Once we are familiar with our little hidden heritage treasures, only then should we share them with the world.
A COUPLE of days ago I found myself donating blood to mosquitoes.
I had entered their territory and these irritating insects were merely holding their fort which guarded the historic Batu Bergambar, or picture rock.
And so, I guess I had to pay the price for visiting the archeological site that thousands of years ago accommodated the earliest settlement in Kuching.
Well, I’d like to think of it this way — this goldmine of a heritage was obviously well enjoyed by these insects rather than people.
Although located 800m from Santubong’s main road, which makes for a 10-minute walk to reach it, there was nothing whatsoever to indicate the entry point into Sungai Jaong leading to the Batu Bergambar.
If it were not for the tour organiser, the Malaysian Nature Society Kuching Branch (MNSKB), holding the flag for me and the other pressmen, we would have missed the site completely.
Wild bushes covered the lonely rugged track that led to one of Sarawak’s hidden treasures of historical significance.
The area is believed to represent the heart of the earliest settlement and the Batu Bergambar is the largest and most famous of the close to 50 other carved sandstone boulders spread across Sungai Jaong.
These structures varied in shape and form, some with anthropomorphic etchings while several others had geometric designs.
The Batu Bergambar has the figure of a human on a boulder. These carvings were believed to have existed since 1,000 years ago — markings left behind by the settlers then.
MNSKB along with Sarawak Museum jointly organised the familiarisation trip to make the public aware of the legacy at Santubong.
Rightfully so too for I doubt many of us were even aware of Sungai Jaong’s existence in the first place!
And how right I was when my fellow Kuchingites were amazed by the photos of the site that I posted online.
They were even more surprised when I told them the place was just a mere 25-minute drive from the city.
The general response was: “No way! How could we have missed that?”
The expression they gave me was as if they had been robbed off their heritage by not knowing that such a site exists.
Which to me, was such a pity for we have here something that is real to the senses — not just pictures and descriptions in a book.
Questions ran through my mind, like why we’re not developing this site to enable the public to come, see and appreciate these fine relics left behind by those who could possibly be our ancestors.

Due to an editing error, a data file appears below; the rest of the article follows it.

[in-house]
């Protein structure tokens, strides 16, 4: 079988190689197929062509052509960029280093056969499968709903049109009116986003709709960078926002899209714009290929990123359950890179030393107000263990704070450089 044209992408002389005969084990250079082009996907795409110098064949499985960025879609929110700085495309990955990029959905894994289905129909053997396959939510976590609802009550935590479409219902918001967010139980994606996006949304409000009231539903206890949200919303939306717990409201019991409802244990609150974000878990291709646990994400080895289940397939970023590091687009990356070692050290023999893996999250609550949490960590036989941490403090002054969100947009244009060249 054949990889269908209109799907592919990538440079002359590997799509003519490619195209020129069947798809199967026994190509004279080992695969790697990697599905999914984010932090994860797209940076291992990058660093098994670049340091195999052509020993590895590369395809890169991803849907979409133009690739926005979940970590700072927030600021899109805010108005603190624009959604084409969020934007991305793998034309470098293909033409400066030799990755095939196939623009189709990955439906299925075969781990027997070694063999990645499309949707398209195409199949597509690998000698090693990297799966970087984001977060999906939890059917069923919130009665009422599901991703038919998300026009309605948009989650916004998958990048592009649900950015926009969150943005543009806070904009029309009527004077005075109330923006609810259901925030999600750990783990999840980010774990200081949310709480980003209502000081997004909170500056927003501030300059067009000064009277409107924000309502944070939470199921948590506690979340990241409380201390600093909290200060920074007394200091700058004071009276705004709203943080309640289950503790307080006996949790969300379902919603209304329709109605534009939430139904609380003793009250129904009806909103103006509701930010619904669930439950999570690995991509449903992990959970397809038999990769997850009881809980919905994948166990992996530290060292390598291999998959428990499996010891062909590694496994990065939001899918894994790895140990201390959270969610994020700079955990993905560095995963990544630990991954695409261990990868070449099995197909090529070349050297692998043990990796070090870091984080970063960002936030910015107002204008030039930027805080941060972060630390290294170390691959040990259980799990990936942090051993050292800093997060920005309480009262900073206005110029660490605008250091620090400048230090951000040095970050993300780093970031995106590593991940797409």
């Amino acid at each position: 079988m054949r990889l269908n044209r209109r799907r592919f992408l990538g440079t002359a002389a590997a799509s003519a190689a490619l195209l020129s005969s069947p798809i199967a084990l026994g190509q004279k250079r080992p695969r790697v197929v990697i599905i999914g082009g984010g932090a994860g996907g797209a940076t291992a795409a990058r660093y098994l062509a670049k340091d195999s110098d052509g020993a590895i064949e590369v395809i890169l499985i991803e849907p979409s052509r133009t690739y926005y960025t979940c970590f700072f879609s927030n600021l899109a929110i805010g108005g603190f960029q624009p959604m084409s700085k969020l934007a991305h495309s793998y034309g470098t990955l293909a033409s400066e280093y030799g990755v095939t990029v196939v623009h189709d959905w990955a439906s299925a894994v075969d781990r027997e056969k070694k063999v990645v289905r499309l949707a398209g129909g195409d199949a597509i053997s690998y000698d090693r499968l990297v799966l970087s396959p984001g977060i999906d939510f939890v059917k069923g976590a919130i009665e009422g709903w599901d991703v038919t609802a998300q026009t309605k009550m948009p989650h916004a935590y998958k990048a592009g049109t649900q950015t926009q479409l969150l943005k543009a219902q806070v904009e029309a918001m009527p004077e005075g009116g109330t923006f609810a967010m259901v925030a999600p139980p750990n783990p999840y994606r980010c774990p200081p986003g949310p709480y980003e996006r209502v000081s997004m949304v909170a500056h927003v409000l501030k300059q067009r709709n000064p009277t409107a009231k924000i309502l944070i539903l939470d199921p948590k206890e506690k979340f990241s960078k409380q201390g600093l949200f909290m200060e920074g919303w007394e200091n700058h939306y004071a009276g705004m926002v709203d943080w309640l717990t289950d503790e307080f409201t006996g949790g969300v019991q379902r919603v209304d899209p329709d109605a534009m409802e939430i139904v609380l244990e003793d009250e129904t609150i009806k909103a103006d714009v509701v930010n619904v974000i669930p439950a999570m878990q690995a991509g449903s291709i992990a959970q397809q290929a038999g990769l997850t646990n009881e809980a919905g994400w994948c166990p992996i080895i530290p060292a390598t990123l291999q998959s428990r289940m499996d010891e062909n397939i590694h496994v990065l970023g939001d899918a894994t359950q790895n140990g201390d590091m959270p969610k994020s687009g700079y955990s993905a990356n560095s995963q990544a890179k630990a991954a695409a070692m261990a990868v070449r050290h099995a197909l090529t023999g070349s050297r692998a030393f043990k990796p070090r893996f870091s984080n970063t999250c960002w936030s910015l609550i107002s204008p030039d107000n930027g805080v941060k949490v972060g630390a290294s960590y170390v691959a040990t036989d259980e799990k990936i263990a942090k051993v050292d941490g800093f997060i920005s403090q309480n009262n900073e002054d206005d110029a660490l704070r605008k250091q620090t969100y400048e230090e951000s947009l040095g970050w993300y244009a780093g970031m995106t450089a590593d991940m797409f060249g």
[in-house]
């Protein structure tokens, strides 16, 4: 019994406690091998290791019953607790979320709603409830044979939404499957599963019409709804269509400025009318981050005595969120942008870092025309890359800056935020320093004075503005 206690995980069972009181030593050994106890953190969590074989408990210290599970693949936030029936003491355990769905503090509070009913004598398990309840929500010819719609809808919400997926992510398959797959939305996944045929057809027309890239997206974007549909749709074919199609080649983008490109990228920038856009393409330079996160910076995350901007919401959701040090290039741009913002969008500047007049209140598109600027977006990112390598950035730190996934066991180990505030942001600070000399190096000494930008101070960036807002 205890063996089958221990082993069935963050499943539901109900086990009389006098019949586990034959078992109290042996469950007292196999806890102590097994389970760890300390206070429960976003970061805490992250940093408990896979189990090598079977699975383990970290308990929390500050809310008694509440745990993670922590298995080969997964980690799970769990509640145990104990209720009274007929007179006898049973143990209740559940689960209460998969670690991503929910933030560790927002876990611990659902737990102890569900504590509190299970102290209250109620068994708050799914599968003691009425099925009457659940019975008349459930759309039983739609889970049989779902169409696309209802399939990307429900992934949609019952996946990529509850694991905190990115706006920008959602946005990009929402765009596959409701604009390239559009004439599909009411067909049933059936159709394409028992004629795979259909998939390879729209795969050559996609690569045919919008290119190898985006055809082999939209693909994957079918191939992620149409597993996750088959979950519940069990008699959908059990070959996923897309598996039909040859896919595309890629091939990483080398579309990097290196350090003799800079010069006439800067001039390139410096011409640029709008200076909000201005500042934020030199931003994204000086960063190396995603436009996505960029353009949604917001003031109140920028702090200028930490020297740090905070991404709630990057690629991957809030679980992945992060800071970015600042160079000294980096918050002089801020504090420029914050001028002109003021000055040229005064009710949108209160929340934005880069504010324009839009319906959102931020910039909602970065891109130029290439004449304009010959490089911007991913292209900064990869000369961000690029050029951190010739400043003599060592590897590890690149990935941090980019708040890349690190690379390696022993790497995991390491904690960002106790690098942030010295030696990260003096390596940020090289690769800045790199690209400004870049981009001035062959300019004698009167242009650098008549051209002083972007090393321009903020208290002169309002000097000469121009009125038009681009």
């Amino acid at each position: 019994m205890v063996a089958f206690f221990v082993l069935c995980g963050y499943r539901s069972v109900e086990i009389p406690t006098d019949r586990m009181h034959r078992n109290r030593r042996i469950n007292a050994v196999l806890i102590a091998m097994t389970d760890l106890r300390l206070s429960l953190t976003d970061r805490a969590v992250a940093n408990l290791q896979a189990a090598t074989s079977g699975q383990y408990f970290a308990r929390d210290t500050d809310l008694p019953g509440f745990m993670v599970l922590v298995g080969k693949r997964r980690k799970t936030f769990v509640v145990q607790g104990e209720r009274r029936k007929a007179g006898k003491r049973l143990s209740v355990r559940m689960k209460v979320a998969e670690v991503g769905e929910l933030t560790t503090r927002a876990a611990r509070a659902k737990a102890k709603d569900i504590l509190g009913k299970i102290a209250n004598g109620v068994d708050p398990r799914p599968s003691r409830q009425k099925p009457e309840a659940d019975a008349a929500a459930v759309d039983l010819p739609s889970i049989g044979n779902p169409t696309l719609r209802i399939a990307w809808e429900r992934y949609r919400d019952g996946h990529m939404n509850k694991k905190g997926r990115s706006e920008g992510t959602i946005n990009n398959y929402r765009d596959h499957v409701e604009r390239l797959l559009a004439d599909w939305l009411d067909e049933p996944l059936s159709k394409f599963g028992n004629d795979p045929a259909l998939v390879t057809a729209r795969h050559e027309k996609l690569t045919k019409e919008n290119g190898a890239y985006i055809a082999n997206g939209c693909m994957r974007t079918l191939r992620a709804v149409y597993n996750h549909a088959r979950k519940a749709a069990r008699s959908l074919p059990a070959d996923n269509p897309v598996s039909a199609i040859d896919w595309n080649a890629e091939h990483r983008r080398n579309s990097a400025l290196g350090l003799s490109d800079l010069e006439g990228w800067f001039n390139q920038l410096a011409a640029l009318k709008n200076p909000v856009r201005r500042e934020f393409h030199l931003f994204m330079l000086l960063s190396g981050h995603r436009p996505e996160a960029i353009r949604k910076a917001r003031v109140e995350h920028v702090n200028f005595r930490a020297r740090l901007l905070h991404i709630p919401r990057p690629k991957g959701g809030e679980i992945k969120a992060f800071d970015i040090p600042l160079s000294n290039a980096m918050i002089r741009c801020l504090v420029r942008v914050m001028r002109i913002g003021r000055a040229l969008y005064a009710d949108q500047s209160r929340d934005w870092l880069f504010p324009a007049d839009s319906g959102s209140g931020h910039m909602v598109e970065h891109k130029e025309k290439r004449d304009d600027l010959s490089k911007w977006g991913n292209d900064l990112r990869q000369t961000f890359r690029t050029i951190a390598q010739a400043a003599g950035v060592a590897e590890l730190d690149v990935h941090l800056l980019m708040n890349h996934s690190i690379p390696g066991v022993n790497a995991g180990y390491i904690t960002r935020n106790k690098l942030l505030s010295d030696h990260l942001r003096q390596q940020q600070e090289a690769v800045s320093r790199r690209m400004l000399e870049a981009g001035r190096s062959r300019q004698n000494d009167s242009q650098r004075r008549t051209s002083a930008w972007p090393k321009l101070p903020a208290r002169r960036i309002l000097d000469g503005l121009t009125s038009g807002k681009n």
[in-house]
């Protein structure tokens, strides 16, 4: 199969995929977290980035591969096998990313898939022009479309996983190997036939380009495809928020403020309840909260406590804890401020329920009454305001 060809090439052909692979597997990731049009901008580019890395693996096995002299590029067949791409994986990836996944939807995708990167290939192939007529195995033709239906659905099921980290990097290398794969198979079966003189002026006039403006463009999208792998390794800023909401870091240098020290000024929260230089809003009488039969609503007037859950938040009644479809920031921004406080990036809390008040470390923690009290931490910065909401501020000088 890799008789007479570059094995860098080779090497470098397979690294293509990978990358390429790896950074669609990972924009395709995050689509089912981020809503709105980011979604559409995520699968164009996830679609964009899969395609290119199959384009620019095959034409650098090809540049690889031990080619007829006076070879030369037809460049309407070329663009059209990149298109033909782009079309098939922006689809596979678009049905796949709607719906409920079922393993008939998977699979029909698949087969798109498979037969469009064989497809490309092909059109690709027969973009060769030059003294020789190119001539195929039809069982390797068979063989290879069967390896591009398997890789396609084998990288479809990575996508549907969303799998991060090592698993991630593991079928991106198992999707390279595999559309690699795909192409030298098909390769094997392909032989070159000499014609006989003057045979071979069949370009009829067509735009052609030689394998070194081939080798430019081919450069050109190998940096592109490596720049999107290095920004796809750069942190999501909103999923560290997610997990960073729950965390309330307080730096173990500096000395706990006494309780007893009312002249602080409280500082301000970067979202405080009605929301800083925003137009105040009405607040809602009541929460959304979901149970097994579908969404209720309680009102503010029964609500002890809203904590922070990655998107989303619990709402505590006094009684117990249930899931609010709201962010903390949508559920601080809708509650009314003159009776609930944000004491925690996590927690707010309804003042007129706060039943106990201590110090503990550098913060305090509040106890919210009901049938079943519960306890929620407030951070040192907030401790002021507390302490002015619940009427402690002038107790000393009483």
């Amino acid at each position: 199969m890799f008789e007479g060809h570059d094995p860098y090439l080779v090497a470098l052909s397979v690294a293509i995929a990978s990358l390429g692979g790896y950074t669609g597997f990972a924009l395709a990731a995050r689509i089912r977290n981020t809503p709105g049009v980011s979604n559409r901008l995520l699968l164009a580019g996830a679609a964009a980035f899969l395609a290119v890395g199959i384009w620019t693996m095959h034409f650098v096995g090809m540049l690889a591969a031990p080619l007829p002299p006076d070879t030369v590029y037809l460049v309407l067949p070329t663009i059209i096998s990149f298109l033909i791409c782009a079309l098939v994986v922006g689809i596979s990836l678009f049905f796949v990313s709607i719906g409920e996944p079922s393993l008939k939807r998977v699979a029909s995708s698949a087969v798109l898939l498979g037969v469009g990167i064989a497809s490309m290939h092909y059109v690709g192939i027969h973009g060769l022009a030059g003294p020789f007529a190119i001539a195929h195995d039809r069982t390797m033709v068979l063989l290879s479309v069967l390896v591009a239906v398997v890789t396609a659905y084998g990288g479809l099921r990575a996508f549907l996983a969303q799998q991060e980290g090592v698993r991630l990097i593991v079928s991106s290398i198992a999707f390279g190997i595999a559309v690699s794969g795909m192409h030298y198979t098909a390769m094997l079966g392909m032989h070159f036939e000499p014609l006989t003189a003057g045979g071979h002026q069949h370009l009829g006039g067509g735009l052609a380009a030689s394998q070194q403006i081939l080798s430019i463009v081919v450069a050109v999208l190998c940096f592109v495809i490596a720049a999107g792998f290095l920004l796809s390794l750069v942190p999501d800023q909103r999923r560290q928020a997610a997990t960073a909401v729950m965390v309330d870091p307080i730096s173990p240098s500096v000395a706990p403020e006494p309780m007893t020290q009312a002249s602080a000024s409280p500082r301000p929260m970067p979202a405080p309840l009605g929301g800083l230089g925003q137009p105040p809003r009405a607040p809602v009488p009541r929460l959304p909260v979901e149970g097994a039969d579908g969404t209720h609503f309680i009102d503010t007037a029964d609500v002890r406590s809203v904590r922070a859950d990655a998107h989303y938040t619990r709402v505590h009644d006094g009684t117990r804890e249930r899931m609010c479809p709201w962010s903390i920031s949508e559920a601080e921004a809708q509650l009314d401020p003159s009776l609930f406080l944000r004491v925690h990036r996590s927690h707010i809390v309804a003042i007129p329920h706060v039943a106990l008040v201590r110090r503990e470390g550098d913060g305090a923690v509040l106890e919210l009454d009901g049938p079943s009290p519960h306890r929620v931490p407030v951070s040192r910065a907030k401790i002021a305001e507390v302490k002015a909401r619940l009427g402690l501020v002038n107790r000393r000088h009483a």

On the other hand, it did strike me also that there could be a downside to this — a high volume of visitors to an archeological site could be disruptive.
But this said, I have visited several archeological sites such as the Shore temple in Mahabalipuram, South India, and also the ruins of the old fortress walls of Hanoi Old Quarters.
Despite the influx of visitors to these areas (which I can assure you are plenty), the structures were still intact thanks to detailed preservation efforts that ensure the safeguard of these heritage features.
The authorities there are preserving them so that the people are able to marvel at these pieces of their history up close.
Once again it falls back to proper development planning.
MNSKB chairman Anthony Sebastian explained that proper development planning would ensure the preservation of these historical sites and it could be done.
What’s crucial here, he said, was to preserve the state’s history and archeology in context, meaning that it must be done in a way so that the atmosphere of the sites could be retained in their original form as much as possible, while allowing people to come and see them.
“Historical value is being where it was found and in places like this, where you see it is all jungle surrounding you, the history belongs to this kind of environment.
“If you take it out and turn it into a park with boardwalks, restaurants and all, it’s a whole different atmosphere.
“Yet, if you build a wall (around) protecting it and not showing it to anybody, then you are not using it and thus, the people are not learning from and appreciating it.
“Malaysians must come and learn and see our Batu Bergambar. This is our history,” he added.
Mind you, these pieces of heritage are not only for the viewing pleasure of tourists.
Rather they should, first and foremost, be for Sarawakians — all Malaysians for that matter — to appreciate and learn about.
As such, there is no need to wait for the tourist arrivals to peak before the area gets its due attention.
Once the people are familiar with their little hidden treasures, only then should we share them with the world.
It would be a crying shame for a foreigner to tell us how they are fascinated by the Batu Bergambar, only to have a true blooded Sarawakian replying: “What Batu Bergambar?”
Best have the mosquitoes tell you!